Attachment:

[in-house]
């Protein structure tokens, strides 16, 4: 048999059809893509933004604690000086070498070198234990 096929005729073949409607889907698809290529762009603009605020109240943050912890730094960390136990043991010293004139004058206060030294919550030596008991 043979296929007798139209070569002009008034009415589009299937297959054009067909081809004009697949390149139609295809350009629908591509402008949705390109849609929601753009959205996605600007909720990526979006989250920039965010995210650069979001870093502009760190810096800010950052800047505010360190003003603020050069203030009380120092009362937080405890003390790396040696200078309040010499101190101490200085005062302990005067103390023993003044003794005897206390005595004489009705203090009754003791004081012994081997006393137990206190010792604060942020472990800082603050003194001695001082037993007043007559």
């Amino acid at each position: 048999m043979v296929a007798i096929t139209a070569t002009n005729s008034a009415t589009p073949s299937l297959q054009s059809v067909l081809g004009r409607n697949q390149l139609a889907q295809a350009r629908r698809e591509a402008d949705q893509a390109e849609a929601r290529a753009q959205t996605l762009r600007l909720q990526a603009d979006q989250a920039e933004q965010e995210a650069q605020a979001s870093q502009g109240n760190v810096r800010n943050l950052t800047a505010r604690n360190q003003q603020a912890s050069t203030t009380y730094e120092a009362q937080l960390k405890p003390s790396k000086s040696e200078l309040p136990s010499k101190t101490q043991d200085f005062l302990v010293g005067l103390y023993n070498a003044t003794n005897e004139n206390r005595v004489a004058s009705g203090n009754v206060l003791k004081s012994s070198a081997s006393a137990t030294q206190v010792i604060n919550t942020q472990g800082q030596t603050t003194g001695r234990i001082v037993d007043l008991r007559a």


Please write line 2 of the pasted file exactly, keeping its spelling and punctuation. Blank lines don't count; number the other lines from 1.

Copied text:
């Protein structure tokens, strides 16, 4: 048999059809893509933004604690000086070498070198234990 096929005729073949409607889907698809290529762009603009605020109240943050912890730094960390136990043991010293004139004058206060030294919550030596008991 043979296929007798139209070569002009008034009415589009299937297959054009067909081809004009697949390149139609295809350009629908591509402008949705390109849609929601753009959205996605600007909720990526979006989250920039965010995210650069979001870093502009760190810096800010950052800047505010360190003003603020050069203030009380120092009362937080405890003390790396040696200078309040010499101190101490200085005062302990005067103390023993003044003794005897206390005595004489009705203090009754003791004081012994081997006393137990206190010792604060942020472990800082603050003194001695001082037993007043007559």